How is it possible that not a single reviewer has even MENTIONED the display on the HoloLens in at least a minor way? Not even something like “I don’t know what resolution it is, but its very clear” or “Sometimes blurry, but not a big issue”

        No, there’s not even a single comment on the display! That’s just insanity. There has to be some kind of a journalistic embargo against discussing the tech, at the very least. Other reviewers mention that MS removed the reviewers cellphones and cameras even, I don’t think its too hard to assume they had to sign some kind of legal agreement.

        • mattevansc3 says:

          Having a writer say they struggled to differentiate between reality and imagery tells me about the display than cold facts like resolution.

          • dysomniak says:

            Actually I think that sort of obvious hyberbole says a lot more about the writers credibility than any technical aspect. What’s more likely, that this device somehow produces an image so realistic it can’t be distinguished from real life (something no existing tech comes anywhere close to), or that she’s exaggerating?

        • Dave L. says:

          Simple answer: It’s a lot harder to notice a screen door effect when the display is transparent and has a limited FOV than when the display is opaque and takes up your entire field of view.

          Engadget also had a short piece about how everyone they asked about the specs of the device were completely mum about what they were, since it’s still a super early prototype complete with exposed circuit boards.

      • Laura Hudson says:

        Indeed. While I wasn’t given details about the display first-hand, Wired is reporting that “the depth camera has a field of vision that spans 120 by 120 degrees.” I believe that’s all the information we have at this point. link to wired.com

        If it makes people feel better, here’s an Engadget article about how little anyone knows: link to engadget.com

    • KillahMate says:

      You know, if you (and everybody else who does this everywhere all the time) stopped to think about it for a minute, maybe you’d notice how incredibly insulting your ‘paid by MS’ line is. It’s not cool to walk into a professional journalist’s comments and casually accuse them of being a bribed hack. You’re, in fact, being a massive dick. Don’t be a massive dick.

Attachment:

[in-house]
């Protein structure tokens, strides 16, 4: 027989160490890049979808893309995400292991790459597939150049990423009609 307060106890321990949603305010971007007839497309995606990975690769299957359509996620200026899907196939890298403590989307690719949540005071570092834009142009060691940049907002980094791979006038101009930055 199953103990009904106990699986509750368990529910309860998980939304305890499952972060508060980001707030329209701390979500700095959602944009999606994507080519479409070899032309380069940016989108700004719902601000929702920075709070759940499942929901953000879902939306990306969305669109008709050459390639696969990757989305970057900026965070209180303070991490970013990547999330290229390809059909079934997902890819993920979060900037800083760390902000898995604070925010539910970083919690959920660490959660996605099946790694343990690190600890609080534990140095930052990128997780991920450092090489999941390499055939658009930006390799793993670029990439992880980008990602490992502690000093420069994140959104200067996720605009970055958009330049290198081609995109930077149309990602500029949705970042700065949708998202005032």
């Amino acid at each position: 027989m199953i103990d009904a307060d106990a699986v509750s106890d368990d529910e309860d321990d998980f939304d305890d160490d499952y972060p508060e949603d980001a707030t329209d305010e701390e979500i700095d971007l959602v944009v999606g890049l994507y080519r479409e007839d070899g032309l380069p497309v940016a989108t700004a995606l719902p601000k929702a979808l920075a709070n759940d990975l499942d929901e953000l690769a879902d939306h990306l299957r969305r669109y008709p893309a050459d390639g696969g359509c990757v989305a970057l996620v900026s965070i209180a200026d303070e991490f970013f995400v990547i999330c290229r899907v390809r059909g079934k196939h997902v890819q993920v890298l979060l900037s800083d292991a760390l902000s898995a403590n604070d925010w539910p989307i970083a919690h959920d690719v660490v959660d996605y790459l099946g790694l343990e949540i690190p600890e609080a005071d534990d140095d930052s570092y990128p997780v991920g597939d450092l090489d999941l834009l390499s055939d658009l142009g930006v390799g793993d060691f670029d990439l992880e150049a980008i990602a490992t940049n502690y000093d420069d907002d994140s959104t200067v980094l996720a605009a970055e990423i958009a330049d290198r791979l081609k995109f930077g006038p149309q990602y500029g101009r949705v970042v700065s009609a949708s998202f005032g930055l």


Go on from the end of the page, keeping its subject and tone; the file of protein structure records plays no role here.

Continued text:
19. Zenicetus says:

    I think this has tremendous potential for gaming, especially if they can work out a user-controlled opacity so the amount of real world can be adjusted. There will always be people who want full immersion with something like the Rift, but the potential audience is probably far wider for a device that doesn’t lock you in completely.

    Strategy games like Endless Legend and RPG’s like Wasteland 2 or Divinity OS already look like you’re staring at miniatures on a tabletop. Games like that could be amazing in 3D with selective opacity so you still have a sense of your surroundings. The phone could ring, you could hit Pause and brighten up the real world view to answer it, then go back to the game without removing it from your head.

    On the other hand…. I’m not thrilled with Microsoft being a gatekeeper for content. The Rift seems positioned as just another peripheral, that games can decide to support or not. I can’t see Microsoft taking that approach.

    • dahools says:

      I think you are trying to get people back into games workshop again. It would be like all the gameplay with none of the painting!

  20. hotmaildidntwork says:

    Certainly Laura, certainly. But how many graphics does it have?

  21. Rikard Peterson says: